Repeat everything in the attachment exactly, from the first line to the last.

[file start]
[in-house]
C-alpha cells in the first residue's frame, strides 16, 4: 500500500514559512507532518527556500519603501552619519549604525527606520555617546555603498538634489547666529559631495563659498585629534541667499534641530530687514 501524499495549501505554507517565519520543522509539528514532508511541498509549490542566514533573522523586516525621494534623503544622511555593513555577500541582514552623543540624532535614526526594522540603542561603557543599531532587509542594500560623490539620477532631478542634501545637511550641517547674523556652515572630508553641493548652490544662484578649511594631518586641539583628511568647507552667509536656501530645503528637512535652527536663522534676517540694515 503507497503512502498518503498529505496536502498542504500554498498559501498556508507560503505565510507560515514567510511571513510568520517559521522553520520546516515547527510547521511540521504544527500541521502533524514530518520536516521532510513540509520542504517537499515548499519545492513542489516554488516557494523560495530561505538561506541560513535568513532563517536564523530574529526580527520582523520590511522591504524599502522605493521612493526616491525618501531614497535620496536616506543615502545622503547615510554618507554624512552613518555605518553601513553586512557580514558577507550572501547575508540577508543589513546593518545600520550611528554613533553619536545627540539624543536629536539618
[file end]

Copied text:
[in-house]
C-alpha cells in the first residue's frame, strides 16, 4: 500500500514559512507532518527556500519603501552619519549604525527606520555617546555603498538634489547666529559631495563659498585629534541667499534641530530687514 501524499495549501505554507517565519520543522509539528514532508511541498509549490542566514533573522523586516525621494534623503544622511555593513555577500541582514552623543540624532535614526526594522540603542561603557543599531532587509542594500560623490539620477532631478542634501545637511550641517547674523556652515572630508553641493548652490544662484578649511594631518586641539583628511568647507552667509536656501530645503528637512535652527536663522534676517540694515 503507497503512502498518503498529505496536502498542504500554498498559501498556508507560503505565510507560515514567510511571513510568520517559521522553520520546516515547527510547521511540521504544527500541521502533524514530518520536516521532510513540509520542504517537499515548499519545492513542489516554488516557494523560495530561505538561506541560513535568513532563517536564523530574529526580527520582523520590511522591504524599502522605493521612493526616491525618501531614497535620496536616506543615502545622503547615510554618507554624512552613518555605518553601513553586512557580514558577507550572501547575508540577508543589513546593518545600520550611528554613533553619536545627540539624543536629536539618